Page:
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Subthreshold depression (sD) negatively impacts well-being and psychosocial function and is more prevalent compared with major depressive disorder (MDD). However, as adults with sD are less likely to seek face-to-face intervention, internet-based cognitive-behavioral therapy (ICBT) may overcome barriers of accessibility to psychotherapy. Although several trials explored the efficacy of ICBT for sD, the results remain inconsistent. This study evaluated whether ICBT is effective in reducing depressive symptoms among Chinese adults with sD.
A randomized controlled trial was performed. The participants were randomly assigned to 5 weeks of ICBT, group-based face-to-face cognitive-behavioral therapy (CBT), or a waiting list (WL). Assessments were conducted at baseline, post-intervention and at a 6-month follow-up. The primary outcome measured depressive symptoms using the Center for Epidemiological Studies Depression Scale (CES-D). Outcomes were analyzed using a mixed-effects model to assess the effects of ICBT.
ICBT participants reported greater reductions on all the outcomes compared to the WL group at post-intervention. The ICBT group showed larger improvement on the Patient Health Questionnaire-9 (PHQ-9) at post-intervention (d = 0.12) and at follow-up (d = 0.10), and with CES-D at post-intervention (d = 0.06), compared to the CBT group.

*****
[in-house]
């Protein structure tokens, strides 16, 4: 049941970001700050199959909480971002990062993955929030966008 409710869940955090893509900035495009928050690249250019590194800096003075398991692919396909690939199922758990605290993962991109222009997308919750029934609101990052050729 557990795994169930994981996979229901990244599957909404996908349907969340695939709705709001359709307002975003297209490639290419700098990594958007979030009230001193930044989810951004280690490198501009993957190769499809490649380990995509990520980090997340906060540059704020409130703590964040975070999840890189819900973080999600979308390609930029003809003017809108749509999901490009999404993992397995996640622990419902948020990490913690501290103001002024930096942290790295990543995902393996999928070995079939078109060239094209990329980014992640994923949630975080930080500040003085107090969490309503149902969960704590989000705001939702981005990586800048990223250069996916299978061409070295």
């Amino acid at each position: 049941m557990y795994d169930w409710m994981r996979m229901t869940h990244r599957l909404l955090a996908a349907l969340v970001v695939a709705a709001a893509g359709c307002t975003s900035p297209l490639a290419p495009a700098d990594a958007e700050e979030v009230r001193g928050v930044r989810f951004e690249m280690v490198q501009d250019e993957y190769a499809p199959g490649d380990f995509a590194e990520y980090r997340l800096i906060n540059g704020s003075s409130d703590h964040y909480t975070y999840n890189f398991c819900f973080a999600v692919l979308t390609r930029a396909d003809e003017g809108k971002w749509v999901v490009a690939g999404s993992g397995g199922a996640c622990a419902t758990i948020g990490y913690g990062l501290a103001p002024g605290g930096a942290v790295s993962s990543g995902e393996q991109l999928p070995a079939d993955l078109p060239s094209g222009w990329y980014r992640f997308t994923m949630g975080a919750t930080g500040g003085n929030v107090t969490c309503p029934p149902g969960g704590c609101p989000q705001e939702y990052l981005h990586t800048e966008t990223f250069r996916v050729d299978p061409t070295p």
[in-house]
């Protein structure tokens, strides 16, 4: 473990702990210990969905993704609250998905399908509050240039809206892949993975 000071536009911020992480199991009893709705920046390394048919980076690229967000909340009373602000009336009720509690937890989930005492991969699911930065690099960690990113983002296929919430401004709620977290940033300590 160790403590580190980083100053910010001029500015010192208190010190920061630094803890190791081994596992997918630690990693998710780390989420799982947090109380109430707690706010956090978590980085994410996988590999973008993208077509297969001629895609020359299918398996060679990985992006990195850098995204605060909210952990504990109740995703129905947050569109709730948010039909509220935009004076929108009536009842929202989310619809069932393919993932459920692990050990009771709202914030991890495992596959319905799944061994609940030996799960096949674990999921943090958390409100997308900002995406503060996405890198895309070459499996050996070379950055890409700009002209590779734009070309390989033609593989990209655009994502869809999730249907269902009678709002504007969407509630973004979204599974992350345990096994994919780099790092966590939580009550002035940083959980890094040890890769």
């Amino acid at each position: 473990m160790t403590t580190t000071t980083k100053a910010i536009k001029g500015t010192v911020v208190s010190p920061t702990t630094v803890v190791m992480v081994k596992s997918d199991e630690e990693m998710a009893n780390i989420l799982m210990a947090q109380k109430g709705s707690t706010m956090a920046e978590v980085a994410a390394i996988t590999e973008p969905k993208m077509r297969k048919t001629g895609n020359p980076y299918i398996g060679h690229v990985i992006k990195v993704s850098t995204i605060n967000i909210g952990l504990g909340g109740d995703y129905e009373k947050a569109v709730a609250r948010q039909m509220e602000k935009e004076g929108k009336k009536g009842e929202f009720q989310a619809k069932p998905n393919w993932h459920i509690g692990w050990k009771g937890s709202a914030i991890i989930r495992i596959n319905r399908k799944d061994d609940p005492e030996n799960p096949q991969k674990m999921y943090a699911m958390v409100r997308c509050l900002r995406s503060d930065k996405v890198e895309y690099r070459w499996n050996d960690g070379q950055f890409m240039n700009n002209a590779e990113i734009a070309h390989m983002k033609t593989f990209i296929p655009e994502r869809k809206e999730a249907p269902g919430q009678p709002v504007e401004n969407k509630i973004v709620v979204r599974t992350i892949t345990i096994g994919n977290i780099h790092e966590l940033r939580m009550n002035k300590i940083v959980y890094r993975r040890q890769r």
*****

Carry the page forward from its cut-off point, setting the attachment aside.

ICBT is effective in reducing depressive symptoms among Chinese adults with sD, and improvements in outcomes were sustained at a 6-month follow-up. Considering the low rates of face-to-face psychotherapy, our findings highlight the considerable potential and implications for the Chinese government to promote the use of ICBT for sD in China.
Molecular genetics are key to understanding current and historical relationships between isolated populations, including species’ colonizations during glacial–interglacial cycles, to determine viability of local populations, needs for habitat corridors, and other aspects of population management, especially where bears are harvested for sport, etc. As natural habitats shrink, some bear species will inevitably require high levels of management, perhaps combining captive and wild populations following the IUCN’s One Plan Approach. In this chapter we review the systematics of the Ursidae and its relationships with other Carnivora, the molecular phylogenetic of extant ursid species, the phylogeography of and morphological variation within each species, and the use of molecular genetics to monitor bear populations for management and conservation.
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